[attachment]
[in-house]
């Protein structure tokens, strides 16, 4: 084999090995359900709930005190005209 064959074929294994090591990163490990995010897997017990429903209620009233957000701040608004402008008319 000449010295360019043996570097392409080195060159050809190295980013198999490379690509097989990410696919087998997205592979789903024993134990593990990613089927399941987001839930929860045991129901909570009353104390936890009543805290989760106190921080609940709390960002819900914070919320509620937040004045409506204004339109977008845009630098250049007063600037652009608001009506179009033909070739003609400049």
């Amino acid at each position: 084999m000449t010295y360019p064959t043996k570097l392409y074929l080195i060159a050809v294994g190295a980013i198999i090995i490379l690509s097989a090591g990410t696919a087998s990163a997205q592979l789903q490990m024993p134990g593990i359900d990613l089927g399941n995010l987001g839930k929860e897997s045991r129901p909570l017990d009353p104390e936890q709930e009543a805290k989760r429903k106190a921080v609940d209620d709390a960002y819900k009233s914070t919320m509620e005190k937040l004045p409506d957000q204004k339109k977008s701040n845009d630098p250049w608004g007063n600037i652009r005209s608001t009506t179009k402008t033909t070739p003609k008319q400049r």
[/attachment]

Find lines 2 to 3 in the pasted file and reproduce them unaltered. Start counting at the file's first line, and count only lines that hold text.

């Protein structure tokens, strides 16, 4: 084999090995359900709930005190005209 064959074929294994090591990163490990995010897997017990429903209620009233957000701040608004402008008319 000449010295360019043996570097392409080195060159050809190295980013198999490379690509097989990410696919087998997205592979789903024993134990593990990613089927399941987001839930929860045991129901909570009353104390936890009543805290989760106190921080609940709390960002819900914070919320509620937040004045409506204004339109977008845009630098250049007063600037652009608001009506179009033909070739003609400049």
């Amino acid at each position: 084999m000449t010295y360019p064959t043996k570097l392409y074929l080195i060159a050809v294994g190295a980013i198999i090995i490379l690509s097989a090591g990410t696919a087998s990163a997205q592979l789903q490990m024993p134990g593990i359900d990613l089927g399941n995010l987001g839930k929860e897997s045991r129901p909570l017990d009353p104390e936890q709930e009543a805290k989760r429903k106190a921080v609940d209620d709390a960002y819900k009233s914070t919320m509620e005190k937040l004045p409506d957000q204004k339109k977008s701040n845009d630098p250049w608004g007063n600037i652009r005209s608001t009506t179009k402008t033909t070739p003609k008319q400049r």